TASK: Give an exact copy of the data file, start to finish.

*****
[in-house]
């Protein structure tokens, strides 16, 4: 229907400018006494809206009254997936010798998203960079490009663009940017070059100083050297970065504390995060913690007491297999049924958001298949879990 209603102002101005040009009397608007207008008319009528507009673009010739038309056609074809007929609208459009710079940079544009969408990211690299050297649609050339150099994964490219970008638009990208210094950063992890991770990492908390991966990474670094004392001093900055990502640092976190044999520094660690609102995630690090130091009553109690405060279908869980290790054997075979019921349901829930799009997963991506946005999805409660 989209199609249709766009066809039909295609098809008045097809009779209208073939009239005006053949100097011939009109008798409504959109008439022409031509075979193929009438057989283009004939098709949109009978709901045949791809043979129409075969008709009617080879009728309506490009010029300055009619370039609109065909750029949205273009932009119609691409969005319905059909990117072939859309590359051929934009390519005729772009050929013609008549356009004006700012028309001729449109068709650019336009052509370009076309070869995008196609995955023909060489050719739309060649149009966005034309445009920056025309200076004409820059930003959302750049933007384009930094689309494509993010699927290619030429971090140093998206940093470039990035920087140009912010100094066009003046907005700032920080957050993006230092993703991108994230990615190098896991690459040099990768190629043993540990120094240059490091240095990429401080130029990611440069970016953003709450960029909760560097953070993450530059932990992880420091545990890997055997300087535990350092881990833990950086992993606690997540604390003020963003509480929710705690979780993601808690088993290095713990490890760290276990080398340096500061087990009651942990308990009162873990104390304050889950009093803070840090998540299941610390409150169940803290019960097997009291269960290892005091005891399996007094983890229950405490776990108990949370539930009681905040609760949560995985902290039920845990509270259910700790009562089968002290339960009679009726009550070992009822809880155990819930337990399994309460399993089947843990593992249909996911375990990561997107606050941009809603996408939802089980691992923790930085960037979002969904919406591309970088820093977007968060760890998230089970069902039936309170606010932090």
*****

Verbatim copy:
[in-house]
């Protein structure tokens, strides 16, 4: 229907400018006494809206009254997936010798998203960079490009663009940017070059100083050297970065504390995060913690007491297999049924958001298949879990 209603102002101005040009009397608007207008008319009528507009673009010739038309056609074809007929609208459009710079940079544009969408990211690299050297649609050339150099994964490219970008638009990208210094950063992890991770990492908390991966990474670094004392001093900055990502640092976190044999520094660690609102995630690090130091009553109690405060279908869980290790054997075979019921349901829930799009997963991506946005999805409660 989209199609249709766009066809039909295609098809008045097809009779209208073939009239005006053949100097011939009109008798409504959109008439022409031509075979193929009438057989283009004939098709949109009978709901045949791809043979129409075969008709009617080879009728309506490009010029300055009619370039609109065909750029949205273009932009119609691409969005319905059909990117072939859309590359051929934009390519005729772009050929013609008549356009004006700012028309001729449109068709650019336009052509370009076309070869995008196609995955023909060489050719739309060649149009966005034309445009920056025309200076004409820059930003959302750049933007384009930094689309494509993010699927290619030429971090140093998206940093470039990035920087140009912010100094066009003046907005700032920080957050993006230092993703991108994230990615190098896991690459040099990768190629043993540990120094240059490091240095990429401080130029990611440069970016953003709450960029909760560097953070993450530059932990992880420091545990890997055997300087535990350092881990833990950086992993606690997540604390003020963003509480929710705690979780993601808690088993290095713990490890760290276990080398340096500061087990009651942990308990009162873990104390304050889950009093803070840090998540299941610390409150169940803290019960097997009291269960290892005091005891399996007094983890229950405490776990108990949370539930009681905040609760949560995985902290039920845990509270259910700790009562089968002290339960009679009726009550070992009822809880155990819930337990399994309460399993089947843990593992249909996911375990990561997107606050941009809603996408939802089980691992923790930085960037979002969904919406591309970088820093977007968060760890998230089970069902039936309170606010932090």